The book "13 Bankers" by Simon Johnson and James Kwak has the best analysis I've seen of the causes of the breakdown, actions taken in response to the crisis, alternatives that could have been considered, some of the results of actions taken, and what should be done now. Here are some excerpts:
(1) There are now fewer banks and they are larger.
(2) "The belief that appropriate regulation can ensure that speculative activities do not result in failures is a delusion." (p. 211, Mervyn King, head of the Bank of England)
(3) "The critical problem ... we've got to resolve is the too-big-to-fail-issue." (p. 210, Alan Greenspan, October 2009 speech)
(4) Large banks get a hidden subsidy from the government because bond investors lend money to the banks with government guarantees at 0.78 percent less than small banks, leading to "consolidation and concentration in the financial sector." (p. 205)
(5) Banks should "compete on the basis of products, price, and service rather than implicit government subsidies." (p. 219)
(6) Above $10 billion in assets, there are very few economies of scale in banking. (p. 212)
(7) "Corporations rely on syndicates of banks for major offerings of equity or debt." (p. 211)
(8) David Stockman wrote, by "fixing short term interest rates at near zero" the Fed is shrinking "the banks' cost of production -- their interest expense on depositor funds -- to the vanishing point." As a depositor, you are getting only a few cents of interest on your checking and savings accounts. Stockman said, "by supplying the banks with free deposit money (effectively, zero interest loans), the savers of America are taking a $250 billion annual haircut in lost interest income." (New York Times, January 20, 2010)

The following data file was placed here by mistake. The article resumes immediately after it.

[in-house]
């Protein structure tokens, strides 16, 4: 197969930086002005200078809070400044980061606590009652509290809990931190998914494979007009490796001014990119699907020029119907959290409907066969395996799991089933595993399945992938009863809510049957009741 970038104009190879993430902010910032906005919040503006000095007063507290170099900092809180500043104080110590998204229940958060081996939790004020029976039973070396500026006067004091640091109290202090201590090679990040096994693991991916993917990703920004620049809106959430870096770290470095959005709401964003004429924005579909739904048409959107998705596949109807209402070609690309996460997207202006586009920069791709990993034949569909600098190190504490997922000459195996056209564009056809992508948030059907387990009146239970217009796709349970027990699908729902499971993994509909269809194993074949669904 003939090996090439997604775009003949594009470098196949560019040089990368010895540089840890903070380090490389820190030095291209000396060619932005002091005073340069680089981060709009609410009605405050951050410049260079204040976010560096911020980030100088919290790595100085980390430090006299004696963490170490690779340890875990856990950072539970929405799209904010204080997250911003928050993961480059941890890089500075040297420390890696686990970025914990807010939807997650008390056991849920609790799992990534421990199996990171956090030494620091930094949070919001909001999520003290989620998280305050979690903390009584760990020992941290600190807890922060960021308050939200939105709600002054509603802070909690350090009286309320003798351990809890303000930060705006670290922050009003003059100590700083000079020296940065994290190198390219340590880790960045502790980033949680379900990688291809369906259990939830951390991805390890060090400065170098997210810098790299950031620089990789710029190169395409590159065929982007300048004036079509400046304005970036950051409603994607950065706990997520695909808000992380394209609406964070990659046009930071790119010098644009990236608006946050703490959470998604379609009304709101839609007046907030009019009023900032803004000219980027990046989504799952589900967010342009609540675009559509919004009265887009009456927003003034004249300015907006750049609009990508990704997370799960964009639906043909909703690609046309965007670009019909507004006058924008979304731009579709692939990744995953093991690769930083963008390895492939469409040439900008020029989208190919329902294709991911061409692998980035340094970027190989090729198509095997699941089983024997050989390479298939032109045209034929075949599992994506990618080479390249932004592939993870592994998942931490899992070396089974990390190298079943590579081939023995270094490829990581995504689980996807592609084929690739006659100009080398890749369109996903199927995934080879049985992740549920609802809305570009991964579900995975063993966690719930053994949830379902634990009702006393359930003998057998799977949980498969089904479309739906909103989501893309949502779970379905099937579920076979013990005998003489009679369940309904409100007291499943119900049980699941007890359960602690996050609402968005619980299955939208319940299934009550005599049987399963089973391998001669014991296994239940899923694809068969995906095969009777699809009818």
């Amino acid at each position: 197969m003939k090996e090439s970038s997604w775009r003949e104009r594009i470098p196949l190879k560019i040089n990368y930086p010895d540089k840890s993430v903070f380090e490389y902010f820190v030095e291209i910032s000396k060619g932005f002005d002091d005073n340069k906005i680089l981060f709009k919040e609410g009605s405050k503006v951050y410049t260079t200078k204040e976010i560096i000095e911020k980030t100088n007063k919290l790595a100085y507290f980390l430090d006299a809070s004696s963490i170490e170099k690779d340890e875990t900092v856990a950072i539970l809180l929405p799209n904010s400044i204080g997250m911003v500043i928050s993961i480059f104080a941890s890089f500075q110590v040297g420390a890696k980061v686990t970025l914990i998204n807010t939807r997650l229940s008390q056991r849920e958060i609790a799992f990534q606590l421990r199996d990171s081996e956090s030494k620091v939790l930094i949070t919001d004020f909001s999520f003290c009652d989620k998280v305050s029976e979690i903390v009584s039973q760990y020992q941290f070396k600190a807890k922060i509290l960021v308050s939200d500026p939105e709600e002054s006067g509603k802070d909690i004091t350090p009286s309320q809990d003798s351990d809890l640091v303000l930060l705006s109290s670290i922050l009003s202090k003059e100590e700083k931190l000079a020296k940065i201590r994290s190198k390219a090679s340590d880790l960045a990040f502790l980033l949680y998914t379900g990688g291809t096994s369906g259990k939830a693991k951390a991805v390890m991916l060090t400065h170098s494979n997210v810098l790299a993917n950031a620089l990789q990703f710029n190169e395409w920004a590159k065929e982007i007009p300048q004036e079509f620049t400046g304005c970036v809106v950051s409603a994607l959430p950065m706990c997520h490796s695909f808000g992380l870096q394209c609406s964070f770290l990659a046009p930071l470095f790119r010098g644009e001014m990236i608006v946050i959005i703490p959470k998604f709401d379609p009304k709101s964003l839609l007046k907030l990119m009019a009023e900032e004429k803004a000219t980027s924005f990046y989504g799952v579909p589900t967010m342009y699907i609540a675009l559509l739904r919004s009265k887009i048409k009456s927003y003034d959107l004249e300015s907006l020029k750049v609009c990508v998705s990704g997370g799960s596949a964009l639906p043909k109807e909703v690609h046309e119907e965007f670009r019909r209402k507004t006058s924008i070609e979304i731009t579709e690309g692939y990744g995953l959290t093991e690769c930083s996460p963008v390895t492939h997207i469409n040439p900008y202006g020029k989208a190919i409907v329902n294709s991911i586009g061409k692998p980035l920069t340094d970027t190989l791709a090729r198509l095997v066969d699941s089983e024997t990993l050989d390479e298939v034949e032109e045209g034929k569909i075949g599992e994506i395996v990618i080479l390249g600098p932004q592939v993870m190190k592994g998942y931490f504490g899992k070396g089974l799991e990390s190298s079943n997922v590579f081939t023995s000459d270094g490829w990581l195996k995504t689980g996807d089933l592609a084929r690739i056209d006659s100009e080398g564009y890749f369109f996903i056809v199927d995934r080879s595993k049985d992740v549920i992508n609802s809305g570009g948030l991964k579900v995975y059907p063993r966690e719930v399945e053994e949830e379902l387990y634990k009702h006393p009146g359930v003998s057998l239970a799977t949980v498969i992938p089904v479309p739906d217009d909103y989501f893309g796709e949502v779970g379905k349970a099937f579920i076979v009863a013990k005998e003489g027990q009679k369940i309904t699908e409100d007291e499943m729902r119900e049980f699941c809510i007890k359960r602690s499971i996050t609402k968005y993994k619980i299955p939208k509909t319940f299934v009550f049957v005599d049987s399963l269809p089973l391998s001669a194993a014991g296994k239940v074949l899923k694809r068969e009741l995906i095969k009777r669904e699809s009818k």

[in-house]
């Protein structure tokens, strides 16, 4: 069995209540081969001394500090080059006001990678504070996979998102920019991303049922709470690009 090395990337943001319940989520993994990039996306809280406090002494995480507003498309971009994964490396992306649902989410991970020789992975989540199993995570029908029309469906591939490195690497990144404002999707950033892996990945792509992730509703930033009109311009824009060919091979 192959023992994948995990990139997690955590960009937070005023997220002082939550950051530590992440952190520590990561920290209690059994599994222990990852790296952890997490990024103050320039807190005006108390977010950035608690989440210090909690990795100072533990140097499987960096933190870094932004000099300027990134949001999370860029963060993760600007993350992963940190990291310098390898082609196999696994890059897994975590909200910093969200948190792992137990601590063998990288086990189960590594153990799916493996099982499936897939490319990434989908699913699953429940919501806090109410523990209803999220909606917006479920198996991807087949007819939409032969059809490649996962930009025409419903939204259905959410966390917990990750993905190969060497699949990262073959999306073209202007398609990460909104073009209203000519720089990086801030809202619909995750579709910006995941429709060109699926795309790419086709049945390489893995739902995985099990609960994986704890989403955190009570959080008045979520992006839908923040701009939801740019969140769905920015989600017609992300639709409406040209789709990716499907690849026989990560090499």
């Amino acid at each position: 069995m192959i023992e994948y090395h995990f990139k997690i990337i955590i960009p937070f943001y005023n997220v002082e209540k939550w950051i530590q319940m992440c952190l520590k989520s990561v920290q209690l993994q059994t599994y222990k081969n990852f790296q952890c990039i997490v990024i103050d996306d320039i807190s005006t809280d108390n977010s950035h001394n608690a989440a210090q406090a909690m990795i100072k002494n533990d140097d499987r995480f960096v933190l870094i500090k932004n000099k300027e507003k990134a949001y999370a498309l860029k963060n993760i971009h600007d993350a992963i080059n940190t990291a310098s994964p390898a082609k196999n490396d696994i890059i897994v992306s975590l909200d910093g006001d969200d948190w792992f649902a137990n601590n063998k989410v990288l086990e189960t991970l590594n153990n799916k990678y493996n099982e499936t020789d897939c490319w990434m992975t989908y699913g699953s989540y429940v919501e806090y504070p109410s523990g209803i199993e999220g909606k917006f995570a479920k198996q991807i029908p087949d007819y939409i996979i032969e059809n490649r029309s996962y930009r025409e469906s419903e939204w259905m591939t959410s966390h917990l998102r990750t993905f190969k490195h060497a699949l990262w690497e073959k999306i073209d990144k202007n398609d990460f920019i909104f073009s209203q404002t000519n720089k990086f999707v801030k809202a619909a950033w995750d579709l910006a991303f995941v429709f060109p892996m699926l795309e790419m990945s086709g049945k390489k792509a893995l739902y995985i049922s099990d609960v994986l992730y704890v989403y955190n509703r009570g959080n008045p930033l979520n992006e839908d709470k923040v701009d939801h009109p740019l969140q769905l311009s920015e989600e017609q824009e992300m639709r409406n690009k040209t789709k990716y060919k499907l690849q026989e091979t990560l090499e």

Fifth, What would be a solution to these issues?
Answer, Break up the banks by separating commercial banking from capital market activity.
This solution is described in the Discussion Forum below.

Discussion Forum

Volcker rule watered down in financial reform bill 1 Reply

"Paul Volcker is disappointed with the final version of the rule that bears his name.""As first envisioned, the Volcker rule would have banned banks from running private-equity and hedge funds, an…Continue

Started by Daniel Dyer. Last reply by Daniel Dyer Nov 12, 2010.

The Dodd-Frank financial regulation bill should be repealed

The Dodd-Frank financial regulation bill signed by President Obama July 15, 2010 requires 243 formal rule makings by 11 different federal agencies. "...Congress is inviting everyone interested in the…Continue